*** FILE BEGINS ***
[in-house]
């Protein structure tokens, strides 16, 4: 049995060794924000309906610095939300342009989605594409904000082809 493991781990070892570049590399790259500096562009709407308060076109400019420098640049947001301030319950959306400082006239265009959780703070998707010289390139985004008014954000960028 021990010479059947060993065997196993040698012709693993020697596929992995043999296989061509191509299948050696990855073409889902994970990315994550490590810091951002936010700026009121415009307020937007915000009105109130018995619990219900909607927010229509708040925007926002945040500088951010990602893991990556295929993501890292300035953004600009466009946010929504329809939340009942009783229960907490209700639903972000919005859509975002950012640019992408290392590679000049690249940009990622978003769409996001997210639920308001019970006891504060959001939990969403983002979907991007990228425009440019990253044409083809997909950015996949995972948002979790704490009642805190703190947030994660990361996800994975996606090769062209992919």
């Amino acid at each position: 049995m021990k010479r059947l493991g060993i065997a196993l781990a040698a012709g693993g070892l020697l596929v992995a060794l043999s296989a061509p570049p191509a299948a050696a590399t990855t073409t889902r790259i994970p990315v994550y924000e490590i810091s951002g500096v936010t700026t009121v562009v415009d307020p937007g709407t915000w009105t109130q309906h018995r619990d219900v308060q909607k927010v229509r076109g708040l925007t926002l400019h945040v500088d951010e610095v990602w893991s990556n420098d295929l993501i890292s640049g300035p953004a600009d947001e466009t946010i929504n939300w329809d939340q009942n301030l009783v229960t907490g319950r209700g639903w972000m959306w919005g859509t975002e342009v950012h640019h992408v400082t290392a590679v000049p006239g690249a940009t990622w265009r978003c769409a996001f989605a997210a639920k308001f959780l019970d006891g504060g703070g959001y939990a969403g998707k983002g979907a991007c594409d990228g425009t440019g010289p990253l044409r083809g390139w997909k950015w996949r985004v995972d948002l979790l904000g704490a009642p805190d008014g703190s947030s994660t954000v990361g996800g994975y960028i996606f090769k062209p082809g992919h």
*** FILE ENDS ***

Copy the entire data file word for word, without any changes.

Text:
[in-house]
């Protein structure tokens, strides 16, 4: 049995060794924000309906610095939300342009989605594409904000082809 493991781990070892570049590399790259500096562009709407308060076109400019420098640049947001301030319950959306400082006239265009959780703070998707010289390139985004008014954000960028 021990010479059947060993065997196993040698012709693993020697596929992995043999296989061509191509299948050696990855073409889902994970990315994550490590810091951002936010700026009121415009307020937007915000009105109130018995619990219900909607927010229509708040925007926002945040500088951010990602893991990556295929993501890292300035953004600009466009946010929504329809939340009942009783229960907490209700639903972000919005859509975002950012640019992408290392590679000049690249940009990622978003769409996001997210639920308001019970006891504060959001939990969403983002979907991007990228425009440019990253044409083809997909950015996949995972948002979790704490009642805190703190947030994660990361996800994975996606090769062209992919």
């Amino acid at each position: 049995m021990k010479r059947l493991g060993i065997a196993l781990a040698a012709g693993g070892l020697l596929v992995a060794l043999s296989a061509p570049p191509a299948a050696a590399t990855t073409t889902r790259i994970p990315v994550y924000e490590i810091s951002g500096v936010t700026t009121v562009v415009d307020p937007g709407t915000w009105t109130q309906h018995r619990d219900v308060q909607k927010v229509r076109g708040l925007t926002l400019h945040v500088d951010e610095v990602w893991s990556n420098d295929l993501i890292s640049g300035p953004a600009d947001e466009t946010i929504n939300w329809d939340q009942n301030l009783v229960t907490g319950r209700g639903w972000m959306w919005g859509t975002e342009v950012h640019h992408v400082t290392a590679v000049p006239g690249a940009t990622w265009r978003c769409a996001f989605a997210a639920k308001f959780l019970d006891g504060g703070g959001y939990a969403g998707k983002g979907a991007c594409d990228g425009t440019g010289p990253l044409r083809g390139w997909k950015w996949r985004v995972d948002l979790l904000g704490a009642p805190d008014g703190s947030s994660t954000v990361g996800g994975y960028i996606f090769k062209p082809g992919h």